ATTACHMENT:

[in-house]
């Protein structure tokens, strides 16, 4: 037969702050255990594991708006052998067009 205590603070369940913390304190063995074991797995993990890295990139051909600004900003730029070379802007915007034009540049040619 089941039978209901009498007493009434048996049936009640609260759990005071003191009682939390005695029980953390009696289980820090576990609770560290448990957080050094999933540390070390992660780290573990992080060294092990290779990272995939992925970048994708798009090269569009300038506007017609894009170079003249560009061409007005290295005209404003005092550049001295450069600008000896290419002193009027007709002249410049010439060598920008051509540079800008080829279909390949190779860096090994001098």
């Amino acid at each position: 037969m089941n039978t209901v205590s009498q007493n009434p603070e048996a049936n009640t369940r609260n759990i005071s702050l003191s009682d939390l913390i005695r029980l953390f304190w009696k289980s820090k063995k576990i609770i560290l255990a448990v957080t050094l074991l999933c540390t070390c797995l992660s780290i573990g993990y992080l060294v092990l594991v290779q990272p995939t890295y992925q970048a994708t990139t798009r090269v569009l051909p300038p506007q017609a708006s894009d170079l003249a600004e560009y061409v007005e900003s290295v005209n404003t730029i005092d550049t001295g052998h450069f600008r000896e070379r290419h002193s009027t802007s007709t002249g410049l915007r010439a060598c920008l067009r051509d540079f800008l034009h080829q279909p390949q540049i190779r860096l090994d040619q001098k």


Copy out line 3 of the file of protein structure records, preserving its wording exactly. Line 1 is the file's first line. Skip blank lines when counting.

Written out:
């Amino acid at each position: 037969m089941n039978t209901v205590s009498q007493n009434p603070e048996a049936n009640t369940r609260n759990i005071s702050l003191s009682d939390l913390i005695r029980l953390f304190w009696k289980s820090k063995k576990i609770i560290l255990a448990v957080t050094l074991l999933c540390t070390c797995l992660s780290i573990g993990y992080l060294v092990l594991v290779q990272p995939t890295y992925q970048a994708t990139t798009r090269v569009l051909p300038p506007q017609a708006s894009d170079l003249a600004e560009y061409v007005e900003s290295v005209n404003t730029i005092d550049t001295g052998h450069f600008r000896e070379r290419h002193s009027t802007s007709t002249g410049l915007r010439a060598c920008l067009r051509d540079f800008l034009h080829q279909p390949q540049i190779r860096l090994d040619q001098k």